eBusiness - Survey of real benefits

eBusiness as usual seems to be the catch-cry of leading eBusinesses in the United States - despite the "dot-gone" era.

eBusinesses running in 9 industry groups were surveyed by InternetWeek to compare whether eBusiness had changed significantly since 2000. "Bricks and Mortar" companies with annual revenues of over US$1billion were included as well as larger Internet-only companies. 

Although the statistics lack specific detail and cannot therefore be applied to your situation, they go beyond the "spin" of press releases or "white papers" to provide a more accurate picture of what is going on.

Also - we believe that the benefits of using the Internet for eCommerce and eBusiness are likely to be understated because the companies involved in the survey have probably been using EDI or the Internet for several years - so the improvements and changes are largely MARGINAL i.e. the companies surveyed were unlikely to be comparing improvements as a result of moving from paper-based systems to Internet-based systems.

(Note: The percentage improvements for individual companies changing from paper-based to Internet-based are likely to be closer to those presented on our "eBusiness Cost-Benefit" page.)

Survey Results and Comments

1. Business growth is healthy due to the Internet.

  • 60% said of companies said that their Internet Revenues had grown by 20% in the last year. 34% said more than 60% growth
  • 48% said that their Customer Base had expanded less than 10% in the last year - 32% said it had expanded by 10-20% due to the Internet.

These numbers might not sound dramatic - but consider this - if you had a 1/3 chance of increasing your revenue in a new market niche by 60% in 12 months, would you be interested?

- or -

If you had a 1/3 chance of expanding your existing customer base by 15% in 12 months would you be interested? (15% cumulative is doubling roughly every 5 years).

The average expected Internet revenue growth was for 2001 was 32% - that's 32% on top of existing figures! Would those numbers improve your bottom line?

2. eBusiness is not mainstream - yet.

The Internet affects less than 10% of business activities for over half of the respondents. Even so, these relative small percentages are of a very large pie - the companies in the survey are have annual gross revenues of over US$1b each.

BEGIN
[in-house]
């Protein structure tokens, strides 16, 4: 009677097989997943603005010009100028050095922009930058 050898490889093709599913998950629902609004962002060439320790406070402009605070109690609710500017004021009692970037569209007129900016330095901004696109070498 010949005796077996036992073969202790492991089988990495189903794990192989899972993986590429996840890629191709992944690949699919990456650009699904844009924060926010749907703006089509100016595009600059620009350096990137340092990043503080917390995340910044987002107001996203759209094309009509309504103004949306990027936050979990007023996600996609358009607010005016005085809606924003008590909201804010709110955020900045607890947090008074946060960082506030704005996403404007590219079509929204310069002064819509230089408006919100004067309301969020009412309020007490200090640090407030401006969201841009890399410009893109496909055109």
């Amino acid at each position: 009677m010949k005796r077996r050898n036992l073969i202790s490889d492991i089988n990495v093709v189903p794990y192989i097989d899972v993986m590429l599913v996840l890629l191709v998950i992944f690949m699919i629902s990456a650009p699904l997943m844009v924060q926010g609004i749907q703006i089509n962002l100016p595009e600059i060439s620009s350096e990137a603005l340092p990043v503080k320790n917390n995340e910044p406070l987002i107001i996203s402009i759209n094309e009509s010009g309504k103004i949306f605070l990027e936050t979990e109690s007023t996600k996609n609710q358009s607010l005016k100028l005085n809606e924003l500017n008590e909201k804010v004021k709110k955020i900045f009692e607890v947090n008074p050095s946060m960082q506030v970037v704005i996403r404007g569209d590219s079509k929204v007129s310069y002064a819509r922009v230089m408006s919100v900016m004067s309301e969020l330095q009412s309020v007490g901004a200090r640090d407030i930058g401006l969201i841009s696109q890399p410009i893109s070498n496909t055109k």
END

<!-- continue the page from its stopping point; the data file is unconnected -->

Also, when comparing percentage changes between years and the rates of spending on eBusiness, it is not going to be long (2002?) before 20% of business will be directly affected by the Internet for 50% of the companies - not 10%. (The average % of Purchase Orders and Sales Orders made via the Internet increased from 9% to 16% of transactions over the last 12 months - a 50% increase.)

3. Integration of the Internet with in-house systems is only 80%.

Given that the survey covers large companies - presumably with huge transaction rates - we find it surprising that there are not more companies automating their in-house Sales Orders and Purchase Orders processing. Complexity, cost, and legacy systems "drag" may be the reasons for the 20% that have not automated.

4. Cost savings are steady rather than spectacular.

We believe that the savings are MARGINAL savings - i.e. the companies surveyed were unlikely to be comparing improvements as a result of moving from paper-based systems to Internet-based systems, they were comparing last years Internet systems with this years Internet systems. Irrespective of whether the figures are marginal or not, what is it worth to your company to reduce a significant portion of your overheads by10-20% - in ONE year.

Area for Savings <10% 10-20%
Purchasing Costs 52% 36%
Customer Management 53% 30%
Fulfillment and Delivery 61% 27%

5. The Manufacturing Sector gets above average benefits in Customer related benefits.

We deal with manufacturing software for complex and unique products, so the results for Manufacturers were of particular interest. We were pleasantly surprised to see these statistics:

Factor Avge Mfg
Cost Reduction in Customer Management 9% 15%
Expanded Customer Base 7% 10%

There are no clear reasons for these significant improvements on the overall averages (Well, we think 50% is pretty significant!).

It may be that Manufacturing is more complex than other industry sectors and that automation benefits are greater because the marginal costs of additional information are reduced.

For example the positive impact of the following practices may be disproportionate because what was relatively complex when compared with other industries prior to Internet integration, is now straightforward:

  • Vendor-managed inventories - suppliers keep close track of customer inventories and replenish as needed 
  • Evaluated receipts settlements - the automatic payment of invoices assuming that the transactions being automatically paid meet a pre-defined set of criteria.

See Also: eBusiness Cost-Benefit | XML - What's involved?

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